Henman breaks through in US
Saturday 31 August 1996
The British No 1, who completely outplayed Flach to win 6-3, 6-4, 6-2, emulated the feat of Andrew Castle who was the last to achieve a third- round berth in 1987.
Henman remains on course to meet the American Todd Martin, who ended the Wimbledon dream of the 21-year-old in the quarter-finals this year. Martin had a less than convincing four sets win over Younes El Aynaoui in the first round.
On court 16, Flushing Meadow's third show court, Henman was always in control of the first set against Flach, a wild card entry and ranked 120 places below the Oxfordshire player at 159, as he swept through the opening set.
But Flach, who caused the sensation of Wimbledon by beating Andre Agassi in the first round, showed some of the fighting qualities which helped dispose of his compatriot early this year.
Trailing 3-1, Flach came back to lead 4-3, but Henman showed how much he has matured over the last year by keeping his nerve and composure to take the next three games and close out the set.
Then at 2-2 in the third, with both players having broken serve, Henman brushed aside the challenge of the American to sweep through the final four games.
Andre Agassi, the Olympic gold medallist finally reached the third round after early problems with Leander Paes, the bronze medallist in Atlanta. The sixth-seeded American was a set and two breaks down to 149th-ranked Indian before fighting back for a 3-6, 6-4, 6-1, 6-0 victory.
MaliVai Washington, the Wimbledon runner-up and 11th seed, rallied from two sets down but still lost to fellow American Alex O'Brien 6-3, 6-4, 5-7, 3-6 6-3. O'Brien, who unsuccessfully served for the match at 5-4 in the third set, recovered in the end to continue his recent success, which began by winning his first professional title two weeks ago in New Haven.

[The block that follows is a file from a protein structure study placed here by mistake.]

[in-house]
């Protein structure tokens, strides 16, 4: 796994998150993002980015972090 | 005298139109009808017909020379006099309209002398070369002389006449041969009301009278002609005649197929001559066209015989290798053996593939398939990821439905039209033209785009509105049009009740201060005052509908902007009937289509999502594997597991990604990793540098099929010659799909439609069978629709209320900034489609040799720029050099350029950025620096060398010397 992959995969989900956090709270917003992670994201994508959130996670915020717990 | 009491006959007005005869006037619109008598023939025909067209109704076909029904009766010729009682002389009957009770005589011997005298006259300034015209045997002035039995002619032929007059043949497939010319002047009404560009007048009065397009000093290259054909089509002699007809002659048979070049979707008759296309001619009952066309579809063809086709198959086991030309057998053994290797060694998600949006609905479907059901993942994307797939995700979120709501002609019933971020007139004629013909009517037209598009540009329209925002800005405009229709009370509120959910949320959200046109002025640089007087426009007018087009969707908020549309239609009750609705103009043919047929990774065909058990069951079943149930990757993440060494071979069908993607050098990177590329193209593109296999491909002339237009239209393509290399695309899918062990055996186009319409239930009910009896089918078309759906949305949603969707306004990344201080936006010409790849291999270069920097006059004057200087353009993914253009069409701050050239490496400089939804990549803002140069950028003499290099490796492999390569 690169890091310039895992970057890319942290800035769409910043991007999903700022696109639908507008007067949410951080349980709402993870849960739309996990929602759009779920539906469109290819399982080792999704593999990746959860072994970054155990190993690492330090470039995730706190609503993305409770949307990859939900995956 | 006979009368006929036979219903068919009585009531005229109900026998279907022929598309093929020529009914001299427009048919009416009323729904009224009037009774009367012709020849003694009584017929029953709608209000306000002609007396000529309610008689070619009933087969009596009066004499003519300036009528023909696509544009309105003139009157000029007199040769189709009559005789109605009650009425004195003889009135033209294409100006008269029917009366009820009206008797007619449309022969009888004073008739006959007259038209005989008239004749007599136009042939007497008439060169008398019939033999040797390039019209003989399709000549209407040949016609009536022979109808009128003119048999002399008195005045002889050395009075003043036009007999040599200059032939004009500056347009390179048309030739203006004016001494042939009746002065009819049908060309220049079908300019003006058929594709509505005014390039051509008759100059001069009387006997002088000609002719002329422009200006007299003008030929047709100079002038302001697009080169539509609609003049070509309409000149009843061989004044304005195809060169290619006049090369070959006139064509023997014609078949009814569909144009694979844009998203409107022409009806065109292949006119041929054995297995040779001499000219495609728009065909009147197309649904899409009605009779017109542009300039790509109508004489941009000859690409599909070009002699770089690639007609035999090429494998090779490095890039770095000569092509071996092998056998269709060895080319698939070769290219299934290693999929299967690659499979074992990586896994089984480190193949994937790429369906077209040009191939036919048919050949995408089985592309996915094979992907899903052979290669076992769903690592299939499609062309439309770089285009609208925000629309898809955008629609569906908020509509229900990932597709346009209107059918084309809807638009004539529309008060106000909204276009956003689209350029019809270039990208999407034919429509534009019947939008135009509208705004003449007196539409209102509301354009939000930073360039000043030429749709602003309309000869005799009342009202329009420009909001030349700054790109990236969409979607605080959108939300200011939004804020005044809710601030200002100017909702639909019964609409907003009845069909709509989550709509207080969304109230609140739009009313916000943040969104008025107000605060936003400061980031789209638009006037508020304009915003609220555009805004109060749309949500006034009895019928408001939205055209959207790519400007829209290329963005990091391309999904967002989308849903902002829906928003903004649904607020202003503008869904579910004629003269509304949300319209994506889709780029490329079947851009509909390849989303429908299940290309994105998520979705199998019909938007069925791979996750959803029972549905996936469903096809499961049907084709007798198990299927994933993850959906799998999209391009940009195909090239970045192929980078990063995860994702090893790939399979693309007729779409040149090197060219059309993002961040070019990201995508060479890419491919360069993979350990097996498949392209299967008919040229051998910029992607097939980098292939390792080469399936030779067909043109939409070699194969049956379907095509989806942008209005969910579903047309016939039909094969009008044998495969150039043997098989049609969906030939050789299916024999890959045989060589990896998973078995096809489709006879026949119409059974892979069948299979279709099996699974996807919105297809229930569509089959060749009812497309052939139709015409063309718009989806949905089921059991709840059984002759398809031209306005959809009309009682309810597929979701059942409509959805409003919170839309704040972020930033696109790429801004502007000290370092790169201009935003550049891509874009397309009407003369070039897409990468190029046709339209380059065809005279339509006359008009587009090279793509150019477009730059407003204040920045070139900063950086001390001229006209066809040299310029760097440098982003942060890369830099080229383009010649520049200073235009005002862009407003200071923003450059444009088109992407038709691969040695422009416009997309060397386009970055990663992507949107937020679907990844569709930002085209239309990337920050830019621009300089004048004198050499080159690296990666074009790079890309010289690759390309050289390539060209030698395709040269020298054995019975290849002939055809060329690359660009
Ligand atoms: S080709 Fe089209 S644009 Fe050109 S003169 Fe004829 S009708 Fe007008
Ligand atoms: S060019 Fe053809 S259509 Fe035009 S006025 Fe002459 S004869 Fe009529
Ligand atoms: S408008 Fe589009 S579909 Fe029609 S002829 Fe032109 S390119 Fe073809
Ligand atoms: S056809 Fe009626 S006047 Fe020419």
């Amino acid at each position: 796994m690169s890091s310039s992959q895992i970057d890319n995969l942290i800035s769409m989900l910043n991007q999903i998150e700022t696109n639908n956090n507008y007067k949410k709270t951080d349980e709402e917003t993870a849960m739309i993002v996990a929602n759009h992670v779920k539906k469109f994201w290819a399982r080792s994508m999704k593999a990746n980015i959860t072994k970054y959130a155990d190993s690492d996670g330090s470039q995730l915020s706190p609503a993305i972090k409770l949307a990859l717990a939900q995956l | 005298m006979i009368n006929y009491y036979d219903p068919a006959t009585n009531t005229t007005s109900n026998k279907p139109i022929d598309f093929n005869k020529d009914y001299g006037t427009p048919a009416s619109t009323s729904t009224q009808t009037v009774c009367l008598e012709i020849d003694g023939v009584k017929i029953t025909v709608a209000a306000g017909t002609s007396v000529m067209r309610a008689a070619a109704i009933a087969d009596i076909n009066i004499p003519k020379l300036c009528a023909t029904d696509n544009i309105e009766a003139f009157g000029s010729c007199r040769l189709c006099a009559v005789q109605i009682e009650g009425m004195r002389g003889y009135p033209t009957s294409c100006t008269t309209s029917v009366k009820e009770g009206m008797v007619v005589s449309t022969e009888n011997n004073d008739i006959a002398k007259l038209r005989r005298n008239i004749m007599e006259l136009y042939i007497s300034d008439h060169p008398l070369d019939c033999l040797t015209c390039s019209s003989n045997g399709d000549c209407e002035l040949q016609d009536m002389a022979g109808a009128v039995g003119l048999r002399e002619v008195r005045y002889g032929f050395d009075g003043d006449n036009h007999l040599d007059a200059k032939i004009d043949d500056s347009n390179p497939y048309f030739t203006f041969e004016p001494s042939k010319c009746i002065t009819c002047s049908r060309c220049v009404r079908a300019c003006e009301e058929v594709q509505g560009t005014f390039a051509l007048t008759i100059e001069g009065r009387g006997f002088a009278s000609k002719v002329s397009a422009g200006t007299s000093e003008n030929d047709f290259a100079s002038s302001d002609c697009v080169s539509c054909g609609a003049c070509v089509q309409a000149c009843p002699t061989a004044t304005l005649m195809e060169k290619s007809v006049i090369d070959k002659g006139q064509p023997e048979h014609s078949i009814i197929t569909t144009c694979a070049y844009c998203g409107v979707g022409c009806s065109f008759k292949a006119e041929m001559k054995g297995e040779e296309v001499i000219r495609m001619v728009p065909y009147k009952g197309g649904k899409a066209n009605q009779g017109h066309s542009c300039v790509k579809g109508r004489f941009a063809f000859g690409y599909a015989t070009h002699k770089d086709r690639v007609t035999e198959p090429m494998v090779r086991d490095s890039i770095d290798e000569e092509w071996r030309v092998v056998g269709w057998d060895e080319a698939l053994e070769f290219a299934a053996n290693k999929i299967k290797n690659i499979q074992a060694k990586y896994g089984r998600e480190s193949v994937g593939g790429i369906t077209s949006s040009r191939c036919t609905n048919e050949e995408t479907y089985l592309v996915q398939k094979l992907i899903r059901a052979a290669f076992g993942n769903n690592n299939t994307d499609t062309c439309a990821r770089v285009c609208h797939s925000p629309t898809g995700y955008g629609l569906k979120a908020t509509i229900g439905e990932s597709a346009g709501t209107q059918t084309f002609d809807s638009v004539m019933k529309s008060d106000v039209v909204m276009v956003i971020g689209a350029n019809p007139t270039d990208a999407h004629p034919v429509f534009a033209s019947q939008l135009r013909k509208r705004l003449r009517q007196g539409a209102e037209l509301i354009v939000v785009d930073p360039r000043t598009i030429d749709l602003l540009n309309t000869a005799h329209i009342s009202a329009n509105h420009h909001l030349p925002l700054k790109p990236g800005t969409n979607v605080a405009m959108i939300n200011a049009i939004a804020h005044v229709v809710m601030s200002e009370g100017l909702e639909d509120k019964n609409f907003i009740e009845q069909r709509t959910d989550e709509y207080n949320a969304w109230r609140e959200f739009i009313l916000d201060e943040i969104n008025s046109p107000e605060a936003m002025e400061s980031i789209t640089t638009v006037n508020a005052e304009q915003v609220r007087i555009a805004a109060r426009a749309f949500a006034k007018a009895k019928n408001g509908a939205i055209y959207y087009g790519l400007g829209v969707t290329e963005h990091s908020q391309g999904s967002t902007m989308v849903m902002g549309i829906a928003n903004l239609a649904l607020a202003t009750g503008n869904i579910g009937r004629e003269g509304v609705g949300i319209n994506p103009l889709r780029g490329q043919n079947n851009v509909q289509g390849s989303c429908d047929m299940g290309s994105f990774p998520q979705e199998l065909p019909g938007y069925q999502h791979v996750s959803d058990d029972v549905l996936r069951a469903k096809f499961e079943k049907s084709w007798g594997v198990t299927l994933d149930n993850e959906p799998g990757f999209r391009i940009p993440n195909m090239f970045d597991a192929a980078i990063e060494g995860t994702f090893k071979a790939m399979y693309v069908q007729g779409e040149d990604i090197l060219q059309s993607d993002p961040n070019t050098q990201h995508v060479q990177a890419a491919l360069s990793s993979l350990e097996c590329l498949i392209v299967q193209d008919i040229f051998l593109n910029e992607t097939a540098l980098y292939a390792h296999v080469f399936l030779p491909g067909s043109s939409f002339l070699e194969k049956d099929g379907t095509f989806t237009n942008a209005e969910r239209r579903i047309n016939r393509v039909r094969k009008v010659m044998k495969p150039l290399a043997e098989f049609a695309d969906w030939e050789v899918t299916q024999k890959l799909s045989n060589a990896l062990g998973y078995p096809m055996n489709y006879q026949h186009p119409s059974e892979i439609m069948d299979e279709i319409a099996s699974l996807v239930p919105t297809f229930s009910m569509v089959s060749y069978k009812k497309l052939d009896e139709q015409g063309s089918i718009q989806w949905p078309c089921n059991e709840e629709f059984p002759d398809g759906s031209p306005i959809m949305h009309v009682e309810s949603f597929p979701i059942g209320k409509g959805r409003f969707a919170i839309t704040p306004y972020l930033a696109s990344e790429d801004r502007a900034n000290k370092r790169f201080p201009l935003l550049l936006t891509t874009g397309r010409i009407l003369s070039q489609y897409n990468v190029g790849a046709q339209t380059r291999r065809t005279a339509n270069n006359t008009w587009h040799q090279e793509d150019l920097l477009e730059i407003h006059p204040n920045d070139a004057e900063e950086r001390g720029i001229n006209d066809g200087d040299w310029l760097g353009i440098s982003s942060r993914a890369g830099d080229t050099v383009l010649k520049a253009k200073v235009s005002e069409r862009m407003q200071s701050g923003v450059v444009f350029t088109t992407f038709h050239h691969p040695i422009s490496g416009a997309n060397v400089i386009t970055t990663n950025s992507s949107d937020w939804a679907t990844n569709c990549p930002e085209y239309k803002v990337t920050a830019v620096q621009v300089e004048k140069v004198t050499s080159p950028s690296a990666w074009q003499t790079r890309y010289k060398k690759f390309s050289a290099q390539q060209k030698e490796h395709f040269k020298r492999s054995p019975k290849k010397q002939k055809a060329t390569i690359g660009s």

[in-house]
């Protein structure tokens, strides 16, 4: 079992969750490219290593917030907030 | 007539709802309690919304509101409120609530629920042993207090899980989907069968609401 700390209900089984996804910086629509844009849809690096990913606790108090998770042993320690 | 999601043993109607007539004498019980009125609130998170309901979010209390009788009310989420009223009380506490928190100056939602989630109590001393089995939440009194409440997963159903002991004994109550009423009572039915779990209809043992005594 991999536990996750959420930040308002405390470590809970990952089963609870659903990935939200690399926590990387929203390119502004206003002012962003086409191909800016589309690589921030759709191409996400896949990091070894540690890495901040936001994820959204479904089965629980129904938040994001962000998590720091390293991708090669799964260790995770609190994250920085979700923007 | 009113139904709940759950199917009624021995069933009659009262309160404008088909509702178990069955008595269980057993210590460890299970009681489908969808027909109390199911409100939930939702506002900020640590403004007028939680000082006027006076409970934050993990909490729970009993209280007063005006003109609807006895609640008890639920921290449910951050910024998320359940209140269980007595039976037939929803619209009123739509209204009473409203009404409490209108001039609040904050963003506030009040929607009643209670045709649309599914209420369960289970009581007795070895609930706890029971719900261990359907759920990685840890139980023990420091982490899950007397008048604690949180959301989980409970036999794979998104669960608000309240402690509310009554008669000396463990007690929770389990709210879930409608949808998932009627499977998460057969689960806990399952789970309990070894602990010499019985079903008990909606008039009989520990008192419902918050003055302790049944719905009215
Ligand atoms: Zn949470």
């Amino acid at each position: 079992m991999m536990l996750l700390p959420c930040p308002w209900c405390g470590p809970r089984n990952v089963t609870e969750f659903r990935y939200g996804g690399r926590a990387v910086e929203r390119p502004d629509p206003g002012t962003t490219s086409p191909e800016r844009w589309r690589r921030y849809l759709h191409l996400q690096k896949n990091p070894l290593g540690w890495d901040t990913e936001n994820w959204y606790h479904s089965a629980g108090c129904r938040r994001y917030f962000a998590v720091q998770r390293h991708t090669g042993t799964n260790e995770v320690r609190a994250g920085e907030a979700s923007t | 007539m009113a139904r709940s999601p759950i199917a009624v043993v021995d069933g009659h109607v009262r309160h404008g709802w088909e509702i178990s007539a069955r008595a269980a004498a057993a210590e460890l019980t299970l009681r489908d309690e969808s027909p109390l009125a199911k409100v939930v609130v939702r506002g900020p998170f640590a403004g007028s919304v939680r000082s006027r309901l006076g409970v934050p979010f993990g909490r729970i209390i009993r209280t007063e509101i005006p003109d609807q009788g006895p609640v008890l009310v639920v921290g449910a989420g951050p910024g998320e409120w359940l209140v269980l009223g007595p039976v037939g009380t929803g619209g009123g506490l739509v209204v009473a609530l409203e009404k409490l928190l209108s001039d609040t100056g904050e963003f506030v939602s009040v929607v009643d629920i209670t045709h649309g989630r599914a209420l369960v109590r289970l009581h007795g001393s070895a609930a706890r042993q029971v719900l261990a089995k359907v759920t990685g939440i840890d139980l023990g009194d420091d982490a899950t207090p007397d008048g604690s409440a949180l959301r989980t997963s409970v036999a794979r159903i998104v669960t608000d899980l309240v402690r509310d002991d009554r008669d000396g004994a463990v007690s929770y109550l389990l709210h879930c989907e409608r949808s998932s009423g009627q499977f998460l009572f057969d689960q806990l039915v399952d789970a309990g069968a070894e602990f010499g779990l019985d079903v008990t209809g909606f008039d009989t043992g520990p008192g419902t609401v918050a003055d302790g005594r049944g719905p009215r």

Jeff Tarango, whose Wimbledon tantrum two years ago brought him a fine and suspension, beat the 10th-seeded Marcelo Rios 6-4, 4-6, 7-6, 6-2 and then jiggled his body in a jeering salute to Rios' supporters. "I support their enthusiasm," Tarango said. "At the same time, they're cheering blatantly against me. After I won I figured I could give them a little razzle-dazzle."
Thomas Muster, the clay-court specialist, had no problems with the German Dirk Dier, winning 6-3, 6-2, 6-4. Muster's win sets up a third-round match of two former French Open champions. The Austrian now faces the Spaniard Sergi Bruguera, who won the French Open in 1993 and 1994. Muster succeeded him as champion in 1995.
Diving in at the deep end is no excuse for shirking the style stakes
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